Study involving New Zealand MND Registry participants to be published in British Journal of Health Psychology
23 September 2020
Results from a study investigating if ‘a lack of social support and perceived stigma contributes to psychological distress in people with MND’ has been accepted for publication in the British Journal of Health Psychology.
The study, led by Natalie Leigh from Lancaster University in England, was conducted using an online survey of 77 participants, mainly from New Zealand accessed through the New Zealand MND Registry.
The research aimed to find out if there is a relationship between levels of stigma and levels of psychological distress experienced by individuals with motor neurone disease (MND). The study also aimed to find out the strength of this relationship compared to other important factors such as symptom severity and social support.
Results from the study suggest that individuals with higher levels of social support have lower levels of psychological stress. This indicates access to adequate social support can be a protective factor for avoiding psychological distress for individuals with MND.
It was also found that individuals with higher levels of felt stigma have higher levels of psychological distress. This indicates that interventions aimed at reducing felt stigma are important. The study suggested working with individuals to help them feel less stigmatised and highlighted the importance of the need to work in society to remove the discrimination and stigmatising attitudes that people experience.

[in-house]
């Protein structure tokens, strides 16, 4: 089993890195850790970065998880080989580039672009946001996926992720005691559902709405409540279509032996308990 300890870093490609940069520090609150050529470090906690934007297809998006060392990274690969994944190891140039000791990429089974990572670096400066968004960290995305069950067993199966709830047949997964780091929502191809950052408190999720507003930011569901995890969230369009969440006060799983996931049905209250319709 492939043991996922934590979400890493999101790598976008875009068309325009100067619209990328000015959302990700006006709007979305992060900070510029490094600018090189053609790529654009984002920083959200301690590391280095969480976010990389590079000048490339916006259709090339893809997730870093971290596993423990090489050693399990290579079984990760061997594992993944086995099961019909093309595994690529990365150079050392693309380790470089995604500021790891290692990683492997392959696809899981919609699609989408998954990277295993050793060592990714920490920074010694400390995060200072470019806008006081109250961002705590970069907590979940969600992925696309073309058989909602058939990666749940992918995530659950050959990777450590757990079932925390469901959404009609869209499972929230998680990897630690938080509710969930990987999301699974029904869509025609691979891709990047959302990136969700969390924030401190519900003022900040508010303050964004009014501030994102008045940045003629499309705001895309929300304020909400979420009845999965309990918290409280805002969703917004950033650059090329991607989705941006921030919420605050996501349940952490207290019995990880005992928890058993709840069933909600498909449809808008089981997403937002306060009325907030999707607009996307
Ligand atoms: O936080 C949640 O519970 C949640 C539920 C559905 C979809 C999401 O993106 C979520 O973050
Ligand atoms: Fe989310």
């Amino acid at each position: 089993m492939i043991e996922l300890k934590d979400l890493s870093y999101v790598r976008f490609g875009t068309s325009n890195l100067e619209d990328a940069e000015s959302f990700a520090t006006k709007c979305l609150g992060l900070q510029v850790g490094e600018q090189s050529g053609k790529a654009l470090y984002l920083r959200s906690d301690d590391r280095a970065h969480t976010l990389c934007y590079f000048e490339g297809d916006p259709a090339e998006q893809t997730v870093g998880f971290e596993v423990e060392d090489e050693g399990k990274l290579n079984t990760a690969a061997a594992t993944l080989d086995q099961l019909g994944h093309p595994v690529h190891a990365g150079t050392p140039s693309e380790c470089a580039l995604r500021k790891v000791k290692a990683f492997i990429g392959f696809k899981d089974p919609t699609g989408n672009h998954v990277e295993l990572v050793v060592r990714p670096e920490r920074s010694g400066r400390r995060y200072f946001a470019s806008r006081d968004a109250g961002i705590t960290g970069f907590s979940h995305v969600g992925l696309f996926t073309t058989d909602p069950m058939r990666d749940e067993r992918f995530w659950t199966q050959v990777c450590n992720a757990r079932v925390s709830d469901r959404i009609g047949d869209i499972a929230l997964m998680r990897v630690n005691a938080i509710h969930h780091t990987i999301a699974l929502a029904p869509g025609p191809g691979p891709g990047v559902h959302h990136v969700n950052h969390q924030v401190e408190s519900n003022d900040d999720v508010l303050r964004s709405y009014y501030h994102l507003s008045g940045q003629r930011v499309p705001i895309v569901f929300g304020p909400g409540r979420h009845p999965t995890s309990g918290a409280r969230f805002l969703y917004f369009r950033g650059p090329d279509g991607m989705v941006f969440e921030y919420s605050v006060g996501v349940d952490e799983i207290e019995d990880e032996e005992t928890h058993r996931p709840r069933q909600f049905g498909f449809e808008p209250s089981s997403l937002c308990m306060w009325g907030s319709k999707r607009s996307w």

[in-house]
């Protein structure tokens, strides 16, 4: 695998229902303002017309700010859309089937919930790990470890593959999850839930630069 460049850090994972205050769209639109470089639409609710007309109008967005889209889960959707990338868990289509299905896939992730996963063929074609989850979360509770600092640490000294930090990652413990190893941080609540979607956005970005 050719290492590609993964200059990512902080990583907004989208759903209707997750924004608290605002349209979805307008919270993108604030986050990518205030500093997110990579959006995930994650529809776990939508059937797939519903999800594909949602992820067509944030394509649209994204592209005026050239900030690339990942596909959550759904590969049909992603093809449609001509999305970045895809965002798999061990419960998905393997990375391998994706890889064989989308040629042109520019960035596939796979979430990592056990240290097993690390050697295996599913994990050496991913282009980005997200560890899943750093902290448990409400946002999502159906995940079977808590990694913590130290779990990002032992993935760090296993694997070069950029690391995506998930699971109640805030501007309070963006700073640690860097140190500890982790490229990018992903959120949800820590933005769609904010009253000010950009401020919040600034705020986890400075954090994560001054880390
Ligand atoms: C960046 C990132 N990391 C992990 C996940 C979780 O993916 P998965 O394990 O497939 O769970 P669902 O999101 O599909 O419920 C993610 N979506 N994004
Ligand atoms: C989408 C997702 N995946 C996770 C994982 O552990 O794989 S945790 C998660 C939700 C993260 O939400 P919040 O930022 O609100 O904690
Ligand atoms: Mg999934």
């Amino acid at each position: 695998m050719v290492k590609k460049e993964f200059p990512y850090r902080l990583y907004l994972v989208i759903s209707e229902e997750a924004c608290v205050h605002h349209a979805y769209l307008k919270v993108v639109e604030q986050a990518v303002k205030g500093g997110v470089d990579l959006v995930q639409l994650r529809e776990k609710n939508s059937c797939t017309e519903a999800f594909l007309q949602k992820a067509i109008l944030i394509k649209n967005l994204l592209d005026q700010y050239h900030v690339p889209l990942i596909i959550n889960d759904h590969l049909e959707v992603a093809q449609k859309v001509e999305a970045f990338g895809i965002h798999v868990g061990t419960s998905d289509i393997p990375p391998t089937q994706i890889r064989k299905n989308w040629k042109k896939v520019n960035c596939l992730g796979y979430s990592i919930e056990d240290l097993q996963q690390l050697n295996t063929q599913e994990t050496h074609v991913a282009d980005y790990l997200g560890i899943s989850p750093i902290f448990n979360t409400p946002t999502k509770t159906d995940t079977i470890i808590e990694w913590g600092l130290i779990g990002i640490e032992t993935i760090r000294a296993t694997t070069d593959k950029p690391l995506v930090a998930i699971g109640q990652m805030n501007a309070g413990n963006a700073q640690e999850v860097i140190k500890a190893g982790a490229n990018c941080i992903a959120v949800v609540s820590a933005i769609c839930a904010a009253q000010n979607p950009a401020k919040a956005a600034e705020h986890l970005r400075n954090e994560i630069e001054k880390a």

The New Zealand MND Registry was established in 2017 with the aim of helping people in New Zealand with MND to participate in clinical trials and research about MND. The MND Registry is a confidential database where researchers can find people who may be interested and are eligible to participate in clinical studies or trials. If you are interested in enrolling in the New Zealand Motor Neurone Disease Registry or for more information, visit https://mnd.org.nz/registry/
For a full summary of the study, click here.